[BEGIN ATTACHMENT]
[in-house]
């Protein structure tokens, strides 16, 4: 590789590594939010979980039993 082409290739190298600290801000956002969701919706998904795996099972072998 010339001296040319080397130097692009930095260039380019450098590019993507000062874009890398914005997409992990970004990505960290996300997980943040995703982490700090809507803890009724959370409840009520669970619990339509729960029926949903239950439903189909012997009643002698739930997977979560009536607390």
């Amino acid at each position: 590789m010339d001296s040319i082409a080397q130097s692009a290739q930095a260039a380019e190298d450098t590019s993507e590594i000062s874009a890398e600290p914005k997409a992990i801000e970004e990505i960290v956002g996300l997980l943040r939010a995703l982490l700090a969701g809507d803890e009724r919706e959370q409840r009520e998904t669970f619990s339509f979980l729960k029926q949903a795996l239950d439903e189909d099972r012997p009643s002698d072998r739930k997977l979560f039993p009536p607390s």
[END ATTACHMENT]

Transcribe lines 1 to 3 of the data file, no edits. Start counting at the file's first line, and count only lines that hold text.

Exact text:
[in-house]
């Protein structure tokens, strides 16, 4: 590789590594939010979980039993 082409290739190298600290801000956002969701919706998904795996099972072998 010339001296040319080397130097692009930095260039380019450098590019993507000062874009890398914005997409992990970004990505960290996300997980943040995703982490700090809507803890009724959370409840009520669970619990339509729960029926949903239950439903189909012997009643002698739930997977979560009536607390």
């Amino acid at each position: 590789m010339d001296s040319i082409a080397q130097s692009a290739q930095a260039a380019e190298d450098t590019s993507e590594i000062s874009a890398e600290p914005k997409a992990i801000e970004e990505i960290v956002g996300l997980l943040r939010a995703l982490l700090a969701g809507d803890e009724r919706e959370q409840r009520e998904t669970f619990s339509f979980l729960k029926q949903a795996l239950d439903e189909d099972r012997p009643s002698d072998r739930k997977l979560f039993p009536p607390s």